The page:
People who have learned English as a second language have had problems communicating in America for quite a long time. Communicating to various cultural groups for those speaking a second language can prove to be a challenge. As different cultures have grown in America, as Latin Americans, have had their own language, Spanish, merge with English, the so-called Spanglish, and Black English population has over the course of American history had their own dialect.
With the cross influence and interaction between these two cultures a merging or bridge should evolve to decrease the tensions that exist between the two, and for those speaking a different language. The misunderstanding has grown even more.
With mutual respect and acceptance of Black English and Spanglish, it would be possible to make that link grow and to bring these cultures to a peaceful coexistence for minorities and subcultures.
One of the most common concerns in the modern world is the issue of bilingual people, who, on the one hand, benefit from being immersed in these cultural variances, yet on the other hand, have to face sufficient challenges in navigating them. Another problem, which seems to have grown more significant at the current moment is the issue concerning the “correct” English language and its “incorrect” variation: standard American English and Black English.
Despite the evident fusion of cultures, people are still reluctant to accept everything that does not suit the “norm”, especially concerning the language issues – surprisingly, people are highly unwilling to realize that the English language can merge with the other ones.
In her astounding article, Ana C. Zentella dwells upon the problem of being bilingual. Thus, one of the most widespread issues is the problem of the language discrimination: “Speakers of non-defined mixture of Spanish and/or English are judged as “different”, or sloppy speakers of Spanish and/or English, and are often labeled verbally deprived, or deficient bilinguals because supposedly they do not have the ability to speak either English or Spanish well” (Zentella 215).
Compared to her, June Jordan, the author of a study on the Black English, dwells upon the problem of being different as well, considering the social inacceptance of the dialect and the Black subculture: “white standards control our official and popular judgments of verbal proficiency and correct, or incorrect, language skills, including speech” (Jordan 315).
Jordan also marks that the speakers of Black English are often viewed as “different” as well: “Nevertheless, white standards persisit, supreme and unquestioned, in the United States” (315). It is obvious that Zentella is concerned with the social status that the language can give to a person.
Being bilingual provides certain advantages and often serves as a marker of a multilateral personal development, but it also proves that living in America, where English is the standard, cultures are isolated from each other, which can lead to misunderstandings of one another because of the language and culture barriers. This then leads to stereotypes and misjudgments, and the discrimination of the people speaking in the “low” dialect different from the “high” English.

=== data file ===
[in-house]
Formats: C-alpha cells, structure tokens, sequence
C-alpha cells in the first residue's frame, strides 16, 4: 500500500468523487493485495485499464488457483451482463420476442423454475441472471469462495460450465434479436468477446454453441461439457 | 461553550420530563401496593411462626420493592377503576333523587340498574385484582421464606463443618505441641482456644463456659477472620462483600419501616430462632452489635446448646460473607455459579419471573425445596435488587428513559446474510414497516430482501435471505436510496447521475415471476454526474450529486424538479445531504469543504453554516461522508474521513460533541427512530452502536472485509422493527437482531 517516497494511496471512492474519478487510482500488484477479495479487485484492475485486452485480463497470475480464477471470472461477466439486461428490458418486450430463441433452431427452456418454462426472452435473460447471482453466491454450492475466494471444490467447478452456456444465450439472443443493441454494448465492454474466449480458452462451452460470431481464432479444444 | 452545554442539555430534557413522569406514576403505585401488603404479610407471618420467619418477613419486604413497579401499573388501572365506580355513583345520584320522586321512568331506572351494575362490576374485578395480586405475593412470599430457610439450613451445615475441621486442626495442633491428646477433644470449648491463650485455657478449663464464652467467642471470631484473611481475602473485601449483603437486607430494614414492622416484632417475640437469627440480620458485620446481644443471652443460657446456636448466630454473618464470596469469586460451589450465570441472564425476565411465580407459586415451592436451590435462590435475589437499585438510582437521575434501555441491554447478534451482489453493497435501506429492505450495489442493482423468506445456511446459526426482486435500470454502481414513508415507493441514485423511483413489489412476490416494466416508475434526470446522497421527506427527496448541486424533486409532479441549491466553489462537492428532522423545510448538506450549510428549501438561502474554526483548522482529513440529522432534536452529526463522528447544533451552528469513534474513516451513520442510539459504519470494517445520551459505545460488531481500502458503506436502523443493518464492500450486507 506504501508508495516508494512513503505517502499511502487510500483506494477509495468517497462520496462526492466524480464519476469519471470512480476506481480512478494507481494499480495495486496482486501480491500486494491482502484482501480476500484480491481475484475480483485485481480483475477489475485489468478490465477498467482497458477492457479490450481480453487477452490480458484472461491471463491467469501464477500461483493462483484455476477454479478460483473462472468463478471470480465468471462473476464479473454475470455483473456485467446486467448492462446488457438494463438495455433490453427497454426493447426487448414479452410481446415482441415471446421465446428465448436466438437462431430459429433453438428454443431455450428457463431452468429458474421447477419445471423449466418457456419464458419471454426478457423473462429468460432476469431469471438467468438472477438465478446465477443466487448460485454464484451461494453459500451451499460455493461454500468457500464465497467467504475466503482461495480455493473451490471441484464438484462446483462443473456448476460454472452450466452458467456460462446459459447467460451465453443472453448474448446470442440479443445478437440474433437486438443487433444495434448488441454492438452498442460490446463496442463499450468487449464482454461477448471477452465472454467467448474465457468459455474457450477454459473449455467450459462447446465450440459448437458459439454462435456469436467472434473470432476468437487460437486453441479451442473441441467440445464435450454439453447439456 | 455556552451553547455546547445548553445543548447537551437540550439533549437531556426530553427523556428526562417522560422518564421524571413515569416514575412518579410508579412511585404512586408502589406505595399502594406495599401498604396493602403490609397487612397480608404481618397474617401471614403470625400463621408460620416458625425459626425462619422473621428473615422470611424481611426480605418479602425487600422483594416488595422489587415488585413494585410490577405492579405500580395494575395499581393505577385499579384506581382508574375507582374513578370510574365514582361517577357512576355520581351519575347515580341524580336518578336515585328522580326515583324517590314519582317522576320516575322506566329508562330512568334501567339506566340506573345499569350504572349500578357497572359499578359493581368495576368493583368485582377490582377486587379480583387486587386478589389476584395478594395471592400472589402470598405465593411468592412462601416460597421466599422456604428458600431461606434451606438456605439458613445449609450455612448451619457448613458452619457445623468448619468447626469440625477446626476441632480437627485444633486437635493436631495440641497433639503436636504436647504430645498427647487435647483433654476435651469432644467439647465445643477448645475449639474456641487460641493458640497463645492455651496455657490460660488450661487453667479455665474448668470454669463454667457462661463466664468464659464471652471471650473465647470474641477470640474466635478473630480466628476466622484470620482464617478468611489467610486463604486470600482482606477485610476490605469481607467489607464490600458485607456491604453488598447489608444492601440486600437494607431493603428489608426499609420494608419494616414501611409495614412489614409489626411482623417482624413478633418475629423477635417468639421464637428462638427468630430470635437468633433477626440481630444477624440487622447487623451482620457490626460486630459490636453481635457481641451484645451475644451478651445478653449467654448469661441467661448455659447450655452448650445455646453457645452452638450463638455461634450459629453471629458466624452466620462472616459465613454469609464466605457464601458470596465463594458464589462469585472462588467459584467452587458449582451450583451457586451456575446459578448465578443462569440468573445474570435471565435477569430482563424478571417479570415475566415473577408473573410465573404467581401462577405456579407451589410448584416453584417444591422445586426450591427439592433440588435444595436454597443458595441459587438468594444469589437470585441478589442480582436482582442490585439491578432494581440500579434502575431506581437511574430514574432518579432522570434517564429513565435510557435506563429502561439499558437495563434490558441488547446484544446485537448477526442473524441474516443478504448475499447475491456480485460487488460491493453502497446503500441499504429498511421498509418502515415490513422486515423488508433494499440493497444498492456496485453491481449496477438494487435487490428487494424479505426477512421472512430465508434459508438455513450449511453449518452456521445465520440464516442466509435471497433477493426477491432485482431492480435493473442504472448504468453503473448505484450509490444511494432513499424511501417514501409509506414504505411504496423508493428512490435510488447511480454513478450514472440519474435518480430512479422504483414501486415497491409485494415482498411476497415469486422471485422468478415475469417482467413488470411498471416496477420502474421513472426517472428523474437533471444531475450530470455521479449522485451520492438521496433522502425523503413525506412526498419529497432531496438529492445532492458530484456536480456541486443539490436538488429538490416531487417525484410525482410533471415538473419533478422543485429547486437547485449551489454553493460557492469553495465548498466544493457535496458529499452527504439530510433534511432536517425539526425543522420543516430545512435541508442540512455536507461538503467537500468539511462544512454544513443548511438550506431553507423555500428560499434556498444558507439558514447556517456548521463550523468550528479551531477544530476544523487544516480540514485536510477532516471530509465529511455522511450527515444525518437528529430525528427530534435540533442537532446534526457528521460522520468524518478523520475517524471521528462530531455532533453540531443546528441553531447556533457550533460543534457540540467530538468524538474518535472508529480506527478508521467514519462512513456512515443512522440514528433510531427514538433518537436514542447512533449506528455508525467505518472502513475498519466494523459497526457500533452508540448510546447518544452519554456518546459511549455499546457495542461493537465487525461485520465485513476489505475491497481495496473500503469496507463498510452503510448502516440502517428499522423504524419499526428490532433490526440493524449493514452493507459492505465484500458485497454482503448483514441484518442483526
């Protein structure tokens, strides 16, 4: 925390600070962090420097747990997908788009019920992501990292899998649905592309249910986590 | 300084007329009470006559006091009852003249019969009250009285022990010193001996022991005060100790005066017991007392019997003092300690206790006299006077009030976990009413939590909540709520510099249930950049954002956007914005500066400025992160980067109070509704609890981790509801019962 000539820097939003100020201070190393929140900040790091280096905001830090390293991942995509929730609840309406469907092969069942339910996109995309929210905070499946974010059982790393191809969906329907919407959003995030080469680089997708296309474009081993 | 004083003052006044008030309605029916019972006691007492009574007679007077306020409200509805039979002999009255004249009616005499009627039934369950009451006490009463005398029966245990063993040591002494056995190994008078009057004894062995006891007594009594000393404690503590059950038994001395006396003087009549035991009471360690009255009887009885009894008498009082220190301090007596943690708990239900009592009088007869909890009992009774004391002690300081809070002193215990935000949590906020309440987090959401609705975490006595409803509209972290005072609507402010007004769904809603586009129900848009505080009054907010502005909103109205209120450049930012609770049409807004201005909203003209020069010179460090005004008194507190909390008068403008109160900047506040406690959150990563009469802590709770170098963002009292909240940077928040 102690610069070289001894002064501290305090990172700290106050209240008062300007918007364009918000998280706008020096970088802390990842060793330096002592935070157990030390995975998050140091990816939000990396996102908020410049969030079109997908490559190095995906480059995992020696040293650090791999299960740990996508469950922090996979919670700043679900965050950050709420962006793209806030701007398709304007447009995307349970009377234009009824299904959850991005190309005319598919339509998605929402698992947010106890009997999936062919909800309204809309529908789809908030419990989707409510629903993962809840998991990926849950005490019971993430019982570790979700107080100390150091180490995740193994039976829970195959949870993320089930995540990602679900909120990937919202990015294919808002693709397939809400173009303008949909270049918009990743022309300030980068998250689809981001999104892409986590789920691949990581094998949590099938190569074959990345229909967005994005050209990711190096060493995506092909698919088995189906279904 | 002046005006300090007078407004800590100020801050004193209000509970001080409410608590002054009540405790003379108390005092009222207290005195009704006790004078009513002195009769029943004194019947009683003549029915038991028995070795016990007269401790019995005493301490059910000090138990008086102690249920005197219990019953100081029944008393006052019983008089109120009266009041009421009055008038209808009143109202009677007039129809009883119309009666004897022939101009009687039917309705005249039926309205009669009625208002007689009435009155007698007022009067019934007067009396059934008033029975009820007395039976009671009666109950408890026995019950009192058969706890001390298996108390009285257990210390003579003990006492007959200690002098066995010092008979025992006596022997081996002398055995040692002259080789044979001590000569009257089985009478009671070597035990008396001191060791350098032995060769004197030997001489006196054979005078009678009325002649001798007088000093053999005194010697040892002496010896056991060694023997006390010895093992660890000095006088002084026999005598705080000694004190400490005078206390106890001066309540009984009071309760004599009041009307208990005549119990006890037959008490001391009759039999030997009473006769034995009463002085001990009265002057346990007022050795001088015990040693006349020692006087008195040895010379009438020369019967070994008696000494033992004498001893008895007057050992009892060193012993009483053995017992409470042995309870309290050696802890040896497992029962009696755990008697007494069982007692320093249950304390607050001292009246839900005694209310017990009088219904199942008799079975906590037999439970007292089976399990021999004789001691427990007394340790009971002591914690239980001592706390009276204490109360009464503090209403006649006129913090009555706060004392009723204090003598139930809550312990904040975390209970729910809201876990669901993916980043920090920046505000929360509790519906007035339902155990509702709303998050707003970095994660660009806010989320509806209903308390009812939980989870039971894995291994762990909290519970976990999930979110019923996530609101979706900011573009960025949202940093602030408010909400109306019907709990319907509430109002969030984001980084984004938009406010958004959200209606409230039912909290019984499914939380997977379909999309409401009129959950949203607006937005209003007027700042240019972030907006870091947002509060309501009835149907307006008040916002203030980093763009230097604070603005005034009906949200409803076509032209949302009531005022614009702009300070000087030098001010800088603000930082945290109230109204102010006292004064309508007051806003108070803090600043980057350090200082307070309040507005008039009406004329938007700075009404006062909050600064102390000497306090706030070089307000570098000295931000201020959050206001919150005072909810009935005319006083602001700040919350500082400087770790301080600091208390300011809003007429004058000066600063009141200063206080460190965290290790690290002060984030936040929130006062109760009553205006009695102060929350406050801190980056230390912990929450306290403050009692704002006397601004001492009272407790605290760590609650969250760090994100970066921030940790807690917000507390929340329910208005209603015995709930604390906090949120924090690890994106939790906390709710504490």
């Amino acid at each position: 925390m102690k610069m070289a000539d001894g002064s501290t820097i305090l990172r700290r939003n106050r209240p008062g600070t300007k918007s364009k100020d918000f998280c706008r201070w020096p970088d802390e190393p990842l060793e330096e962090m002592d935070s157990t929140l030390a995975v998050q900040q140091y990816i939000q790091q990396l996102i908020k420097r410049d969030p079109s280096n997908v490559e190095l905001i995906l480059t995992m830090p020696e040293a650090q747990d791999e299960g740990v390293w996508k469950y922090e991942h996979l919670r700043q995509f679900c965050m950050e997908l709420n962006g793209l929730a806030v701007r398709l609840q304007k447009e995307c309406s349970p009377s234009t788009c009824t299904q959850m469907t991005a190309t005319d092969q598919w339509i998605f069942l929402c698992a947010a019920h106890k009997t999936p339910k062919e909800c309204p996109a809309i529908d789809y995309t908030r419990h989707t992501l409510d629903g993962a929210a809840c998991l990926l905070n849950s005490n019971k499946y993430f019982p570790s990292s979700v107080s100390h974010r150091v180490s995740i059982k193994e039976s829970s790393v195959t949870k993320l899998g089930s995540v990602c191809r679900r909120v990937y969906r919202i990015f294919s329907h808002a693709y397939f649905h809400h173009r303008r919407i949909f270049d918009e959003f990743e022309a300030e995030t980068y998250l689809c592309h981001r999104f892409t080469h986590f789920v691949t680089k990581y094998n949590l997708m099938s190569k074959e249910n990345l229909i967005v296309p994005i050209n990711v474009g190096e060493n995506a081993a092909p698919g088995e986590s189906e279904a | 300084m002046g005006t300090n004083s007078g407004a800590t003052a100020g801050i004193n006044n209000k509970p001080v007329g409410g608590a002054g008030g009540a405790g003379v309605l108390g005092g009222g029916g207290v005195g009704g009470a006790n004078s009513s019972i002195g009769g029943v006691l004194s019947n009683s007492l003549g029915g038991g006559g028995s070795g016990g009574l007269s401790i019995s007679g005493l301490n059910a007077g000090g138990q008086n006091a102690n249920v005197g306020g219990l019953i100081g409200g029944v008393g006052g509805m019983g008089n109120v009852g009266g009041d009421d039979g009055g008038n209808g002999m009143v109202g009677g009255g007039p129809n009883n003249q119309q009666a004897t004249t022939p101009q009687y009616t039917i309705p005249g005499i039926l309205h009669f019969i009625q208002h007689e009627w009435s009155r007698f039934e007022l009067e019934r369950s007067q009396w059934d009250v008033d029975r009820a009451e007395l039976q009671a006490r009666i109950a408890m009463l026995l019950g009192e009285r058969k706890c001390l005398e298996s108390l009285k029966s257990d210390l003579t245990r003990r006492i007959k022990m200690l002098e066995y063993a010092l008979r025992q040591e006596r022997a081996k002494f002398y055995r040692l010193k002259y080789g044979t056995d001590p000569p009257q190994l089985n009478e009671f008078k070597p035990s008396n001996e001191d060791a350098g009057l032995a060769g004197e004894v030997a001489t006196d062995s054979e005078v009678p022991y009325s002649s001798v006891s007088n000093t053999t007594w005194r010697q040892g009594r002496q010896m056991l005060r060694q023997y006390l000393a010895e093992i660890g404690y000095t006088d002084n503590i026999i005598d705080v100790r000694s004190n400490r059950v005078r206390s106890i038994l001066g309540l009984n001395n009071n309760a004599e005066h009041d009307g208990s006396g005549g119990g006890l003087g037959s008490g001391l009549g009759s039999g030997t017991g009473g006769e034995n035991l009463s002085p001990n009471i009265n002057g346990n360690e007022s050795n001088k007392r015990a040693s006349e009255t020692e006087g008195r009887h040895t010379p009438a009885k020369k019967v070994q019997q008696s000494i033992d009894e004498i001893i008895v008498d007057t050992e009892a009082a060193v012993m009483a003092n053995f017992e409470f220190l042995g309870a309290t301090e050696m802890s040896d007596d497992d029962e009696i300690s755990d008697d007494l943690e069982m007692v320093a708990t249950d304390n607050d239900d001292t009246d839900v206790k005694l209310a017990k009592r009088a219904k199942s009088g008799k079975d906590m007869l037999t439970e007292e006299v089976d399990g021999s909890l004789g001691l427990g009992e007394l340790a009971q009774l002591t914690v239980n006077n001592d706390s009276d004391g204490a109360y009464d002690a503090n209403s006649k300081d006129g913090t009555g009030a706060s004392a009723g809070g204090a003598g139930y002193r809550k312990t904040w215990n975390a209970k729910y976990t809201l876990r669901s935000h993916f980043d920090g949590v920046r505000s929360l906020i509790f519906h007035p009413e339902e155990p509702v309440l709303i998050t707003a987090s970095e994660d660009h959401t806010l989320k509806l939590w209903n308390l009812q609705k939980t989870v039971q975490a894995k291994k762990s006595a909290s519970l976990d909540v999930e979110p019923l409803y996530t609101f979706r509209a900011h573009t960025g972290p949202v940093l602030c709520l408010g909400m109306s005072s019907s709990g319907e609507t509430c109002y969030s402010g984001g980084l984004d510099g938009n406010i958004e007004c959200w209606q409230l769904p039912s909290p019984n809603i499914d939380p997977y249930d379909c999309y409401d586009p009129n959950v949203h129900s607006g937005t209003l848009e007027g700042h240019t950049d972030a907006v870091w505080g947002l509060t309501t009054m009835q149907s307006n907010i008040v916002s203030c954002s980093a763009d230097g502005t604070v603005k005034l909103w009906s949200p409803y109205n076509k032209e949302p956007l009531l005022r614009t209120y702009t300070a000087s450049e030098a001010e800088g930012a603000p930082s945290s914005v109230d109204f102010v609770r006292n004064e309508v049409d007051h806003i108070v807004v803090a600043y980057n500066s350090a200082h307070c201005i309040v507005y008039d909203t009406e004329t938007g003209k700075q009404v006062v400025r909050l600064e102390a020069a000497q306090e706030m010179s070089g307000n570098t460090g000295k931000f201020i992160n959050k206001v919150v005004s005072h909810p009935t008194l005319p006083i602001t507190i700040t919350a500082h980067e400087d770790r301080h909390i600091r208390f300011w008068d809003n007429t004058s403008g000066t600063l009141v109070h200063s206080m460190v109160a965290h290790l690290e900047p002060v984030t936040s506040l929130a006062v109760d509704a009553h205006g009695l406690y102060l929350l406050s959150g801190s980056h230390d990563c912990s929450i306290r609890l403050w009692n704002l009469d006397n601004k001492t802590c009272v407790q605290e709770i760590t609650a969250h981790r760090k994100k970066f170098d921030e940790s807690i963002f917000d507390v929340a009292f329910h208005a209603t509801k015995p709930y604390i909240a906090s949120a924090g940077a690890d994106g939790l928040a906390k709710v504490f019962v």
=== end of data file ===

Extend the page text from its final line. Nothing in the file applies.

Crossing with the topic raised by Zentella, the article written by Jordan reflects on the problems of understanding and accepting the U.S. dialects, especially the so-called Black English. Compared to the traditional or standard American English, this dialect is neglected and underestimated in the modern society, as Jordan claims.
“White English” in America, is “Standard English”(315). It is obvious that Jordan raises the issue of social conflict: “Our language devolves from a culture that abhors all abstraction, or anything tending to obscure or delete the fact of human being who is here and now/the truth of the person who is speaking or listening” (319), thus marking that the concern for the English language variations also concerns such aspect as the national culture.
Judging from the fact that both Black English and Spanglish cause problems when communicating between various language groups, particularly Standard English speakers, the issue of the languages coexistence seems to be a crucial one. Thus, for instance, Jordan drives an example from her own experience of teaching them Black English.
As Jordan gave students Alice Walker’s The Color Purple (Jordan 316), she realized that her students were concerned not with the idea underlying the story they studied, but the peculiar language which the characters spoke: “Just about unanimously their criticism targeted the language” (Jordan 316).
Comparing this situation to the conflict which Zentella speaks about, it becomes evident that the writer pursues the same object of narrowing the gap between the two cultures, trying to make people see that the “pidgin”, that is, the Black American, version of the language is as worth appreciation as the original one.